A Vision for Personalized Medicine and Health
BLACKSBURG, VA. March 22, 2017 – Studying the human immune system is like trying to work a vast, multidimensional jigsaw puzzle with pieces that are constantly changing shape. Billions of microbes interact with the host, shaping the processes that keep us healthy and protect from disease.
Sometimes, however, these interactions do not occur as one would hope, sending the immune system out of synch, causing chronic inflammation which can lead to diseases like Inflammatory Bowel Disease (IBD), diabetes, arthritis, or even cancer.
Millions of Americans suffer from such diseases, and incidences are on the rise. It has been very difficult up until recently to understand what occurs during these interactions and how they might trigger chronic inflammation.
More importantly, efforts to stop such inflammation have produced drugs and treatments that have modest efficacy and side effects nearly as difficult to deal with as the disease itself.
Scientists need to understand how inflammation occurs at the systems level and what might best recalibrate an immune system that has been pushed wildly off-course into chronic inflammation. A recent paper in Trends in Immunology explores how the field of immunology can apply modeling approaches to solve the puzzle of immunity.
“By combining computational modeling and immunology experimentation,” noted Josep Bassaganya-Riera, CEO of BioTherapeutics, “we can ensure that we continue to make strides toward precision medicine that help streamline the process of clinical trials and move safer, more effective personalized, individual therapies to patients more quickly.”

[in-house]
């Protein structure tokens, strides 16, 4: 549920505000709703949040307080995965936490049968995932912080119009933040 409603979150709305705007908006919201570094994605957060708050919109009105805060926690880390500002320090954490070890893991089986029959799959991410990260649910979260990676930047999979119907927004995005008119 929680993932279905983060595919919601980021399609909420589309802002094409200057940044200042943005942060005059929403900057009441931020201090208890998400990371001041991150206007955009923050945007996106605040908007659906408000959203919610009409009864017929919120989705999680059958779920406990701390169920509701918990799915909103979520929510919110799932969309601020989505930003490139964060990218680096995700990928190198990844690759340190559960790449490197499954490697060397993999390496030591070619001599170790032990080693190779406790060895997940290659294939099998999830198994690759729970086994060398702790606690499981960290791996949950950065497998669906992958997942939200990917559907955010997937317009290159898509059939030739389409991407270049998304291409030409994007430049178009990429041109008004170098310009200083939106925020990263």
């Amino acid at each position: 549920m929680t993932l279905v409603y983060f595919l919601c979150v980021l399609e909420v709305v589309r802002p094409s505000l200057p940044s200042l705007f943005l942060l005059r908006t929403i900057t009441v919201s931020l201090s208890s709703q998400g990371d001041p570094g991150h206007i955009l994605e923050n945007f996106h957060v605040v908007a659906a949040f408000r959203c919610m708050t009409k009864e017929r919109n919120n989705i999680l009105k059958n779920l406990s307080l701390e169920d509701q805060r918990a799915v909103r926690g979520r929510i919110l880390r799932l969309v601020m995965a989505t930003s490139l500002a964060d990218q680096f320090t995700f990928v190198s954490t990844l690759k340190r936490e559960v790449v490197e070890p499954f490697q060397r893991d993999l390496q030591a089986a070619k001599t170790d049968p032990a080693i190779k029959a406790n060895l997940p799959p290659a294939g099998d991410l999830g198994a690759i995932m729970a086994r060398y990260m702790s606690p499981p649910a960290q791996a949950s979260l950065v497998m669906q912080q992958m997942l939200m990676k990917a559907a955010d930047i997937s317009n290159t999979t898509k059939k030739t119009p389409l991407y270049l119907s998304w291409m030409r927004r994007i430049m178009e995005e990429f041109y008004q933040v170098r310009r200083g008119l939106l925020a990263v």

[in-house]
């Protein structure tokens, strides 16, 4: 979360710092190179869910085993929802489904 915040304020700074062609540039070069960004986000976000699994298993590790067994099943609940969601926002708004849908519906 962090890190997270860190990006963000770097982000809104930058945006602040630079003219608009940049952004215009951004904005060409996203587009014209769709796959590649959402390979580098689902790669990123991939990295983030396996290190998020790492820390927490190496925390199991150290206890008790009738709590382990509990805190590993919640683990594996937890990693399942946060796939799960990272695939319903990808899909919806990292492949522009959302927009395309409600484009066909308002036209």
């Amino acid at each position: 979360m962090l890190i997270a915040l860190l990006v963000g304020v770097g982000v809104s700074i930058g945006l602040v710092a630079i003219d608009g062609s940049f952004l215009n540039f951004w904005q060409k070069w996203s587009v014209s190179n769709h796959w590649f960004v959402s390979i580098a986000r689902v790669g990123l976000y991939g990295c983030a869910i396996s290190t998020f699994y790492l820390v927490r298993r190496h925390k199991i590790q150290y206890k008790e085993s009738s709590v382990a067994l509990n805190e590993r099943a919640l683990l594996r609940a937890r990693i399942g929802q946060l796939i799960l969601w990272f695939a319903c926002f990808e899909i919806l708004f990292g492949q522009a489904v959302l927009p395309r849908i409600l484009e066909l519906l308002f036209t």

The BioTherapeutics team has integrated this approach with other forms of modeling and experimentation, allowing them to simulate inflammatory processes at an unprecedented scale. By applying this approach, researchers were able to model clinical responses to new IBD treatments with a high degree of accuracy for simulated patients using advanced machine-learning algorithms.
In a recent National Institute of Allergy and Infectious Disease workshop, Bassaganya-Riera presented about how solving immunity is a complex process requiring transdisciplinary solutions. The workshop led to a white paper that sets the vision for precision medicine in infectious and immune-mediated diseases.
Bassaganya-Riera spoke about the advances precision medicine offers us during Virginia Tech’s most recent TEDx event. In his discussion, he explained how modeling and simulation of immunological systems helps capture human variation and diversity, and offers clinicians and patients a more rapid pipeline between clinical trials and personalized, individual treatments for human diseases.
It also offers a chance for researchers to engage in “the art of the possible”: modeling that can demonstrate the promise of new therapies in human avatars even before they are tested in a living system. Building on these early successes, it is clear that collaboration between modelers and experimentalists will be key to ushering in an era of precision medicine.
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